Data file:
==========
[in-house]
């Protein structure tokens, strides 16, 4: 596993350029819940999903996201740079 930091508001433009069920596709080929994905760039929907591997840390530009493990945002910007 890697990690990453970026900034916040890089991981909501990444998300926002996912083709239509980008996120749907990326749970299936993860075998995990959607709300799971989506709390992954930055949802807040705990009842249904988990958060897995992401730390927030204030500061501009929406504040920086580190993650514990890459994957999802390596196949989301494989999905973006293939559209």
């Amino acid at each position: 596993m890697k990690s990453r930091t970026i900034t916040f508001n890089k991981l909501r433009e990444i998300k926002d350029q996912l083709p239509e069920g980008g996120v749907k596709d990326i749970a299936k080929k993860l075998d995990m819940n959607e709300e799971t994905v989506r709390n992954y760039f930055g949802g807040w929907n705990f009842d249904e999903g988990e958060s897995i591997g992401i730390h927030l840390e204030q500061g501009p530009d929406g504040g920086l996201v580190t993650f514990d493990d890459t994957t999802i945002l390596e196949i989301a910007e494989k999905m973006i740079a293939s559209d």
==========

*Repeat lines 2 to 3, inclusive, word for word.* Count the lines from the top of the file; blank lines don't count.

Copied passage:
């Protein structure tokens, strides 16, 4: 596993350029819940999903996201740079 930091508001433009069920596709080929994905760039929907591997840390530009493990945002910007 890697990690990453970026900034916040890089991981909501990444998300926002996912083709239509980008996120749907990326749970299936993860075998995990959607709300799971989506709390992954930055949802807040705990009842249904988990958060897995992401730390927030204030500061501009929406504040920086580190993650514990890459994957999802390596196949989301494989999905973006293939559209």
């Amino acid at each position: 596993m890697k990690s990453r930091t970026i900034t916040f508001n890089k991981l909501r433009e990444i998300k926002d350029q996912l083709p239509e069920g980008g996120v749907k596709d990326i749970a299936k080929k993860l075998d995990m819940n959607e709300e799971t994905v989506r709390n992954y760039f930055g949802g807040w929907n705990f009842d249904e999903g988990e958060s897995i591997g992401i730390h927030l840390e204030q500061g501009p530009d929406g504040g920086l996201v580190t993650f514990d493990d890459t994957t999802i945002l390596e196949i989301a910007e494989k999905m973006i740079a293939s559209d």